2010/6/2 Jason Simanek <jsima...@gmail.com>:
> Thanks for pointing out the usefulness of floating selections for
> scripting/plugins. That makes a lot of sense. But if that is the only
> usefulness for this special type of layer I think it should be a special
> behavior that can be employed by script and plugin writers, not the default
> in the GUI.
> What Gino just told me is that the floating selections are a special type of
> layer whose special properties can only be perceived or employed by scripts.
> How would a normal mouse-user derive any usefulness from the qualities of
> this special layer?
> In this case it seems the interest in making Gimp scriptable has overridden
> the interest in making Gimp's UI intuitive.
> -Jason Simanek

Though previously I myself have stressed the importance of the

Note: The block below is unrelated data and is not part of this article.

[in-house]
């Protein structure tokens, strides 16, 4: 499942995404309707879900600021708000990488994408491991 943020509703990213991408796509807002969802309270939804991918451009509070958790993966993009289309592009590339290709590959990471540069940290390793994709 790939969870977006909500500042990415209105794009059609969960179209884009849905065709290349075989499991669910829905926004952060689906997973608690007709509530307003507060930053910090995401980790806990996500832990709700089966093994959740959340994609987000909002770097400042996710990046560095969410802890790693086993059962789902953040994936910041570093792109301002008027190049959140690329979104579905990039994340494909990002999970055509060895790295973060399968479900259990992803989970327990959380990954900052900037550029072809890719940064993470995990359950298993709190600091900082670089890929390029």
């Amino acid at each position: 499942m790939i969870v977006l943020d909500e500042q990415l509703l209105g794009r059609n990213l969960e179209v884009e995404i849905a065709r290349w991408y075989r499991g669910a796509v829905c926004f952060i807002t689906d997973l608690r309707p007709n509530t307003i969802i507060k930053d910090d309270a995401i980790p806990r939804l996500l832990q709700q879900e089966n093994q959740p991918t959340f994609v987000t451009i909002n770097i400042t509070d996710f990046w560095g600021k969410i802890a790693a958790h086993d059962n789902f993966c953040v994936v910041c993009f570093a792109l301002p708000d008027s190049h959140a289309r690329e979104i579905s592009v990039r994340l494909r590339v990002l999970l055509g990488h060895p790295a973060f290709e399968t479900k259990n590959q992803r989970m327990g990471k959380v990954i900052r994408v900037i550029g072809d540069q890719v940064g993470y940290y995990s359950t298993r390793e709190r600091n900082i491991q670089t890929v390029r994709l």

floating selections for scripting, nevertheless I think that even the
GUI environment takes advantage of what these objects permit to do,
that is the fusion of a pasted/created layer into another drawable
without losing the initial characteristics of the latter.

Having said that, if there is no need to merge layers together, but
you simply want to manage the pasted object as indipendent layer, then
the optimal solution is to use the "Paste as New Layer" command rather
than the "Paste" command, which actually generates floating
selections. According to me, the only small drawback of the former
choice consists in the fact that such new pasted layer doesn't come
centered on the target image (as it would be convenient), whereas, on
the contrary, every floating selection (when pasted) does.
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